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Gigantomachy. Hermes and Ares in a chariot, Athena next to them, and trampled Giant.

Gigantomachy. Hermes and Ares in a chariot, Athena next to them, and trampled Giant. Attic black-figure amphora, c. 530 B.C. From Vulci.

PD Courtesy of Bibi Saint-Pol
Definition:

Duplication abounds in Greek mythology. The story of the Gigantomachy, a sequel to the similar Titanomachy, is an excellent example.

After the Titanomachy, where Zeus defeats the Titans and places them in Tartarus, an angry Gaia brings forth the giants (gigantes) to restore the rule of the Titans. These giants are not simply big, but have multiple hands and snake legs. Pindar mentions the theft of the cattle of the sun god Helios, as initiating combat. Another version makes the precipitating factor the rape of Hera by a giant named Eurymedon (or Porphyrion). The gods, led by Zeus -- now more powerful than in the Titanomachy because he has thunderbolts, fight against immortal giants, led by Alcyoneus the cattle-thief and Porphyrion. The result is inevitable: Zeus wins, but only with help from Hercules / Heracles, Alcyoneus's killer. Alcyoneus is only immortal as long as he is in his place of birth, so Hercules removes him from Phlegra. Hercules does this elsewhere in Greek mythology when he lifts the Libyan giant Antaeus to remove him from the source of his strength, his mother, Gaia.

Another duplication in the Gigantomachy is the prophesied need for 2 demigods to defeat the giants. The second son of Zeus is Dionysus, who, accompanied by satyrs and silenoi, kills Ephialtes with his thyrsos. After the rest of the giants are killed by the gods, Hercules shoots them with his bow -- just to make sure they really are finished.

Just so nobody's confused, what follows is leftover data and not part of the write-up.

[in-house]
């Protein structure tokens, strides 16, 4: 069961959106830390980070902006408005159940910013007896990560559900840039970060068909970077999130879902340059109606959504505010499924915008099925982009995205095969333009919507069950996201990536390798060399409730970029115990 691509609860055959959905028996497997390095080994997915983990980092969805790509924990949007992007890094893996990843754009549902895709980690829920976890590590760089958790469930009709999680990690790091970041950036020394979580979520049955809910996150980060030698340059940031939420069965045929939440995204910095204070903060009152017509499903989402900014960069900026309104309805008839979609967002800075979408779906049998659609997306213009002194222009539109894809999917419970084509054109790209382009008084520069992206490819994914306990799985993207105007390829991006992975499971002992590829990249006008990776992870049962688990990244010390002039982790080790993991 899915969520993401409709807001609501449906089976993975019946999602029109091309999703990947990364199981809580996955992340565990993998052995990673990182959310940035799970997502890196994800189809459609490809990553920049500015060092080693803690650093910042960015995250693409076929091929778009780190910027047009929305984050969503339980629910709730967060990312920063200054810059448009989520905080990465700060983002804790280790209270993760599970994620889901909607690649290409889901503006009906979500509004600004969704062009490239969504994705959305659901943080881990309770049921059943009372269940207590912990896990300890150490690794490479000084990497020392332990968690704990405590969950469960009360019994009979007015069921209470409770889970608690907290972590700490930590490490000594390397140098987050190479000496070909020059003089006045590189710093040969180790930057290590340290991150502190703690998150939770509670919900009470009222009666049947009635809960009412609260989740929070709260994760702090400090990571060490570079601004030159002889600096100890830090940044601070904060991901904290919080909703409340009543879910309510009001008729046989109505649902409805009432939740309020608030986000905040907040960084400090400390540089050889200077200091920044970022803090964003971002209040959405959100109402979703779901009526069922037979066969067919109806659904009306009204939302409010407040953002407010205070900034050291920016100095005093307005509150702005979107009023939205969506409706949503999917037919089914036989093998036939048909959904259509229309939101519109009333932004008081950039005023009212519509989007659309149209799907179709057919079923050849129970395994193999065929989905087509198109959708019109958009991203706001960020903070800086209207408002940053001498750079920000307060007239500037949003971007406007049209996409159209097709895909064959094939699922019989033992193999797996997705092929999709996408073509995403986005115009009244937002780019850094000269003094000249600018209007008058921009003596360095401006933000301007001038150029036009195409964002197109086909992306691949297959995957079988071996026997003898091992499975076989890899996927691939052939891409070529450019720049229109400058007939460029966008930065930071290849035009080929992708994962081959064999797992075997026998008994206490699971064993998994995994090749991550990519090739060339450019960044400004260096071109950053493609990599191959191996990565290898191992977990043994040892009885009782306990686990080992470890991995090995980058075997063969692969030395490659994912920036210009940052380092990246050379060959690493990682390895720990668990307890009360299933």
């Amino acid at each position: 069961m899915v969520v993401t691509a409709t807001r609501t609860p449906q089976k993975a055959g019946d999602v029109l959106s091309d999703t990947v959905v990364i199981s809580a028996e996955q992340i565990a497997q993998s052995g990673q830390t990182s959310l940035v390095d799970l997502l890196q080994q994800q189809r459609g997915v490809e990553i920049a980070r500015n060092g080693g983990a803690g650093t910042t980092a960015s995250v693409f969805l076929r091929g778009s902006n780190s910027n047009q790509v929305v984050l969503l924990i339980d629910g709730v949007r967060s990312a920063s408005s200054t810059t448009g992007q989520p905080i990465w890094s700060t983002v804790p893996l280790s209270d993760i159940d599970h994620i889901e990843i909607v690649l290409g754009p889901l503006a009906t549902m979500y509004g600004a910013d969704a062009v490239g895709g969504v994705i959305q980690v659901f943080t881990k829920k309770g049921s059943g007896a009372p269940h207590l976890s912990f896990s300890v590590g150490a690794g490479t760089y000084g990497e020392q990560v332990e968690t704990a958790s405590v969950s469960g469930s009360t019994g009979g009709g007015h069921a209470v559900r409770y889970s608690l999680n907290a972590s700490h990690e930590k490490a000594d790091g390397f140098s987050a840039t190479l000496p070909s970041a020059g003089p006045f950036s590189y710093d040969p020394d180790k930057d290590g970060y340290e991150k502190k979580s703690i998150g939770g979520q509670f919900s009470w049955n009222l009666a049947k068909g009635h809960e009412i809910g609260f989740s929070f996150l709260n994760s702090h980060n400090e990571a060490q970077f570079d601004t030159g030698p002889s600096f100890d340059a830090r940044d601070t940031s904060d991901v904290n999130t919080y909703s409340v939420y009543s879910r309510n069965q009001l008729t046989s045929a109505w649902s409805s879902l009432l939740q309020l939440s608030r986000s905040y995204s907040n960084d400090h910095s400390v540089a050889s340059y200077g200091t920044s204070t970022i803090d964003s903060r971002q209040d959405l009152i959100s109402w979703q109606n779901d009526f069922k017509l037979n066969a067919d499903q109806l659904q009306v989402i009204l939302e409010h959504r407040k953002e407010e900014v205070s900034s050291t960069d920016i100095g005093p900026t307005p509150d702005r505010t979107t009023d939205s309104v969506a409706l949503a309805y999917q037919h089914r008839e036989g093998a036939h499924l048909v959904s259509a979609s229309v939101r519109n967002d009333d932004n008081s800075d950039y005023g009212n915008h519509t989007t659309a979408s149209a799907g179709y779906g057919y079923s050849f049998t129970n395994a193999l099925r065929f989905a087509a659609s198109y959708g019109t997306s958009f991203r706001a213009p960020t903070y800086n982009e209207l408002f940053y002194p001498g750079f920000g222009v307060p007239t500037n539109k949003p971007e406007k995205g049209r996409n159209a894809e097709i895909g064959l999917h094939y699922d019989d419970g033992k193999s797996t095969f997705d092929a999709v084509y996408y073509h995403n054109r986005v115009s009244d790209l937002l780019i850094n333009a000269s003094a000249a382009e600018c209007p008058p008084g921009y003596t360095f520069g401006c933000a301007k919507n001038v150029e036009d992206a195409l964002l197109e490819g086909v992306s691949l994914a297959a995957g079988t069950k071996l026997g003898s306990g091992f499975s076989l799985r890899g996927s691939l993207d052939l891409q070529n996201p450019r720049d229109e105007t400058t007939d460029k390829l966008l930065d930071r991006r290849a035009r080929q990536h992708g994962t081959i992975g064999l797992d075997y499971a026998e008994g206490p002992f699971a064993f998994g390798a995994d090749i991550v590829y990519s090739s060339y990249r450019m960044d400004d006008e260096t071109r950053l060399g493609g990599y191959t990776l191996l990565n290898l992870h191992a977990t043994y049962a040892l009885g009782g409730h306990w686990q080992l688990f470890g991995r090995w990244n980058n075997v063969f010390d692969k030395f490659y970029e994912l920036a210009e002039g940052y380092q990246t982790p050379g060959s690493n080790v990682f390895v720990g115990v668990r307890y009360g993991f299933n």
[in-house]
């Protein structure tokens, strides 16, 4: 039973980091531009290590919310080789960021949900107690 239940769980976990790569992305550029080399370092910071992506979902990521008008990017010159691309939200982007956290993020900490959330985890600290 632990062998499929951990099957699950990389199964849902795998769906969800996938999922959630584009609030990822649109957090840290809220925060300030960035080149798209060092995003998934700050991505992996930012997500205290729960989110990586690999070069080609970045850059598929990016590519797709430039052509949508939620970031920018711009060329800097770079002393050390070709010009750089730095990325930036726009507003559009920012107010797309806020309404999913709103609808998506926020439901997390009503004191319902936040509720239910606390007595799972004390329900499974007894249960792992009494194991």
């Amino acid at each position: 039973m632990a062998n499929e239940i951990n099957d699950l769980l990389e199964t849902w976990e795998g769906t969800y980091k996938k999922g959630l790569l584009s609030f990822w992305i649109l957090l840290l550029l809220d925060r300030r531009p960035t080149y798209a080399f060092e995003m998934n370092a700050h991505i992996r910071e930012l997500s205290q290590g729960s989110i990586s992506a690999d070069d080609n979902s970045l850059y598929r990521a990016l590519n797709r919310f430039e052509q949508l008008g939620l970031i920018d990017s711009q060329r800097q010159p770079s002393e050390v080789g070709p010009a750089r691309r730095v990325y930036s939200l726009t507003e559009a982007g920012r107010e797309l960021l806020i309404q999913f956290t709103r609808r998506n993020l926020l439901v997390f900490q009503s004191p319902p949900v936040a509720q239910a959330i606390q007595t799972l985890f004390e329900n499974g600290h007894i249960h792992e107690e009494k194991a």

After their defeat, and in contrast with the version of them being killed, the giants are placed beneath the Earth where they continue to make mischief by causing volcanoes and earthquakes.

Sources:
Carlos Parada, Timothy Gantz, and The Titans and Early Greek Mythology

Ancient Sources on the Giants include: Apollodorus, Apollonius of Rhodes, Bacchylides, Diodorus Siculus, Euripides, Hesiod, Homer, Ibycus, Ovid, Pausanias, Pindar, Sophocles, and Strabo.

See #5 on Thursday's -cide words to learn.

Also Known As:

Battle of the Giants.

Phlegraean fight:
The Phlegraean fields are either in Italy (Campania, Strabo and possibly Pindar) or the Thracian Isthmus of Pallene(Oskar Seyffert (1894) A Dictionary of Classical Antiquities).

Examples:
Eumenes II Soter (197-160/59) commissioned a giant frieze of the chaotic events of the Gigantomachy. The relief was 7' high and more than 400' long in Pergamum on the altar of Zeus and Athena. It shows more than 1200 divinities and other mythological figures.

Source: Michael Grant From Alexander to Cleopatra.

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